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Marijuana And Driving In Wisconsin

By Andrew Mishlove on April 30, 2015


With the legalization of recreational marijuana in Colorado and Washington State, and the prevalence of medical marijuana in many states, we are increasingly faced with legal problems arising from marijuana and driving in Wisconsin. Let’s address some of the questions about marijuana and impaired driving.

Does Marijuana Impair Driving?

First, does marijuana impair a person’s ability to drive? Many of us children of the 1960’s have a personal opinion on that, and mine is that marijuana does impair driving ability. Some people on marijuana become extremely careful. Anecdotally speaking, however, a driver who is hyper vigilant, under anxiety and driving too slow may be quite dangerous. Conversely, in my law practice, we have seen a recent case where a driver with 6.4 ng/ml of delta-9 THC (see below for what that means) made a left turn into the path of our client who was on a motorcycle, and tragically caused her death (we represent her estate). So, we advise against mixing driving with marijuana.

The science, though, is unclear. A relatively recent macro-study (a study that reviews many other studies) found little evidence that marijuana alone impairs driving ability.

REFERENCE: G. Chesher and M. Longo. 2002. Cannabis and alcohol in motor vehicle accidents. In: F. Grotenhermen and E. Russo (Eds.) Cannabis and Cannabinoids: Pharmacology, Toxicology, and Therapeutic Potential. New York: Haworth Press. Pp. 313-323.

On the other hand, a recent study concluded that, when mixed with alcohol, marijuana dramatically increases the likelihood of a charge of impaired driving. And let’s be real now, many people like to drink a beer when smoking a little weed.

REFERENCE: Simultaneous Versus Concurrent Use of Alcohol and Cannabis in the National Alcohol Survey, Meenakshi S. Subbaraman* and William C. Kerr. Alcoholism, Clinical and Experimental Research, V.39, Issue 5, May, 2015.

marijauna-driving-wisconsinResearchers analyzed data from two national surveys, from more than 4,000 men and 4,000 women. There were three categories; those who only drank alcohol, those who used marijuana and alcohol together, and those who used marijuana and alcohol separately. The answers indicated that those who drank alcohol and used marijuana simultaneously were more than twice as likely to drive drunk than those who just drank alcohol. The study concluded:

"If cannabis use becomes more prevalent as U.S. states and other countries continue to legalize it, then we need to be prepared to advise people appropriately,"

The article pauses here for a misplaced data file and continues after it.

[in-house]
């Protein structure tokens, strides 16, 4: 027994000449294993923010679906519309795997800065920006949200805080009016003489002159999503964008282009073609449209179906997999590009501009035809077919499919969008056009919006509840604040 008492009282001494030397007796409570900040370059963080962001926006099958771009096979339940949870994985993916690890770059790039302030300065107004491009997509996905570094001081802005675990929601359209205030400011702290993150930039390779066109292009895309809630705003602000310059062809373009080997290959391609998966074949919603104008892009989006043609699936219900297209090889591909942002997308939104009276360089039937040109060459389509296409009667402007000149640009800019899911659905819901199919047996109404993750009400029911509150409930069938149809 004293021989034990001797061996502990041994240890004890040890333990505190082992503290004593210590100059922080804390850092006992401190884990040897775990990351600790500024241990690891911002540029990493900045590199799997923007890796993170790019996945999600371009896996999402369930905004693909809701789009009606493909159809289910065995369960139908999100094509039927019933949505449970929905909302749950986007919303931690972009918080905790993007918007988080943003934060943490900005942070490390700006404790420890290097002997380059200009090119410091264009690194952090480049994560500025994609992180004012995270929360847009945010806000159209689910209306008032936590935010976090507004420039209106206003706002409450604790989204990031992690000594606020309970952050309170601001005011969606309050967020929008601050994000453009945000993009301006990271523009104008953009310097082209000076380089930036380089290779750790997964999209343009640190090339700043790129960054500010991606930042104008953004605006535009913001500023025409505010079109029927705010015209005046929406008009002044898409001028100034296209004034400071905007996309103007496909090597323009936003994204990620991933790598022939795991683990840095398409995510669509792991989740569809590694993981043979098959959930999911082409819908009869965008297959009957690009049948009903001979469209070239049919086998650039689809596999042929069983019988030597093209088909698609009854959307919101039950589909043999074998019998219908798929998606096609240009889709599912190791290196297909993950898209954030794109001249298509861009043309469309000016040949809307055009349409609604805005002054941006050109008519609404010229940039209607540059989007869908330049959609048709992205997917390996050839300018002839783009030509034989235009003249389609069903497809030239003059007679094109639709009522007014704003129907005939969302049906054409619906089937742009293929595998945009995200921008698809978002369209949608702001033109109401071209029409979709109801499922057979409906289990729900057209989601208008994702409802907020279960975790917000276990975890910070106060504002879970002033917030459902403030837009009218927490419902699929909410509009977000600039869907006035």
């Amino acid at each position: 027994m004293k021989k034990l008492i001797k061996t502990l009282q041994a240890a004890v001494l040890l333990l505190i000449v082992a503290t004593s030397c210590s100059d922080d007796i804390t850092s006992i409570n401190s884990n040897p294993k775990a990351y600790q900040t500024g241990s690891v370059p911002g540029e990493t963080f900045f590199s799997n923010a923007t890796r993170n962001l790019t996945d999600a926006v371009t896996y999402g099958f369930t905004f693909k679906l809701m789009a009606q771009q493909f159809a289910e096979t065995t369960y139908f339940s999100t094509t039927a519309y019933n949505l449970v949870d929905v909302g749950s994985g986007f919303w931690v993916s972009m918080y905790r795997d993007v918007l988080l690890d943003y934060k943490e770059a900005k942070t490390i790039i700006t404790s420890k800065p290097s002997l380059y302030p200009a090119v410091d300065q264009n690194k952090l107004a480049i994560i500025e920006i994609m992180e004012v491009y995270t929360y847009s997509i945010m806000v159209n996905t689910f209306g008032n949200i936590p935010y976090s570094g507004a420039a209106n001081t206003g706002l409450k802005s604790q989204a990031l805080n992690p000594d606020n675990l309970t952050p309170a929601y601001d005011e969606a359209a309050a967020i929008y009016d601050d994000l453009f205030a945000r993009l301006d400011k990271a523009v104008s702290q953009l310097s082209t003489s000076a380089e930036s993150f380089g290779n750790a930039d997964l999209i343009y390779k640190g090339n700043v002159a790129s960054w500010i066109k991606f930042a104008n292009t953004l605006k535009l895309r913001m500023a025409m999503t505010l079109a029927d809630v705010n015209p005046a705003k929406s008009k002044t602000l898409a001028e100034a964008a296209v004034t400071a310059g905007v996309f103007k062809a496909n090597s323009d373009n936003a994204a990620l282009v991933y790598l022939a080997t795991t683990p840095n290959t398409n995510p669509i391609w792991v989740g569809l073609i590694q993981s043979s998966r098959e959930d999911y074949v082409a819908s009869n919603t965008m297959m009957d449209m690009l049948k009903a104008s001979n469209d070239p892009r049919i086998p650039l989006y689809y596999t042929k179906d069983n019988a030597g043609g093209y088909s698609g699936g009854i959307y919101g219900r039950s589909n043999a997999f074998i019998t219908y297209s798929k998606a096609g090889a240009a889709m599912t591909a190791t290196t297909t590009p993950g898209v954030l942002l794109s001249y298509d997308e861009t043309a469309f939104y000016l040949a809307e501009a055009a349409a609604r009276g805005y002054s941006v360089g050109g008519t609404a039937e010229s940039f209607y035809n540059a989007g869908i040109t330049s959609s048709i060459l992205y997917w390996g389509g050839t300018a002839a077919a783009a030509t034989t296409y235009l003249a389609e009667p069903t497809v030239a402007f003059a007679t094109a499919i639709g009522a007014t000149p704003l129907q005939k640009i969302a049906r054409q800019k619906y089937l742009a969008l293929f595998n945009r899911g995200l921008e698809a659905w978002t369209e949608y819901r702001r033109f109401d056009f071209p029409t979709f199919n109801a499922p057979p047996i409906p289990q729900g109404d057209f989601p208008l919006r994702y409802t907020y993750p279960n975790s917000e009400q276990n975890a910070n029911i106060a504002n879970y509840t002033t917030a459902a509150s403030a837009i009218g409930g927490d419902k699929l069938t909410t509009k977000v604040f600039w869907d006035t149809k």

"If you use both substances together, your risk of drunk driving, and possibly other consequences, may be higher than if you stick to using one at a time."

According to the study, those who used marijuana and drank alcohol simultaneously were also three times more likely to get into fights, arguments, relationship problems, career problems, legal issues, and drinking-related accidents.

How Much Marijuana is Too Much? What is the Legal Limit for Marijuana?

The active ingredient in marijuana is a chemical called delta-9 tetrahydrocannabinol. If a person has been smoking marijuana, this active ingredient will be in his blood. Delta-9 THC typically does not stay in the blood for long (although there are exceptions with chronic users). There are also, however, other, inactive metabolites of marijuana that will be in the blood, and stay there for a awhile. These are called 11 hydroxy THC, and carboxy THC. They do not affect a person’s ability to drive.

Right now, there is a lot of controversy over whether, and how much Delta-9 THC is “over the legal limit.” In Colorado, the legal limit has been set at 5 nanograms per milliliter of blood (5ng/ml).

In Wisconsin, however, it is illegal to drive with any detectable amount of Delta-9 THC in your blood. We often see cases prosecuted with delta-9 THC levels well below 5 ng/ml.

So, the question is: how much Delta-9 THC is considered detectable? That is controversial too! Right now, the State Lab claims that they can detect Delta-9 THC down to 1 NG/ml.

At Mishlove and Stuckert, however, we have successfully fought that claim on several occasions. Attorney Lauren Stuckert has achieved acquittals in cases between 1 and 2 ng/ml.

We believe that we are the only law firm in Wisconsin to have achieved that result.

What If I Have a Prescription For Medical Marijuana?

Twenty-three states now allow medical marijuana. Wisconsin does not. We are, however, aware of a major cancer treatment facility in Wisconsin that is administering marijuana to chemotherapy patients, to treat their nausea. It may not be legal, but it is certainly proper.

So, if you have a valid prescription for medical marijuana from another state, can you drive in Wisconsin with a detectable amount of Delta-9 THC ion your system? The answer is no. You may not drive with a detectable amount of delta-9 THC in your system in Wisconsin, even if you have a prescription and you are not impaired.

This is, to us, a very dumb law. Let’s look at our cancer patient, who is using marijuana to control the horrible effects of chemotherapy. Under Wisconsin law, this person may not drive to the doctor, even if his delta-9 THC level is well under 5 ng/ml, and he is clearly not impaired.

So, what are the takeaways from this? First, do not smoke marijuana and drive in Wisconsin. Wait at least 24 hours before driving. Second, do not drink alcohol, smoke marijuana and drive in Wisconsin. Third, this is true, even if you have a valid prescription for marijuana.

Finally, as the song said, the laws must change today, but it’s gonna take some time…

ANDREW MISHLOVE, ESQ.

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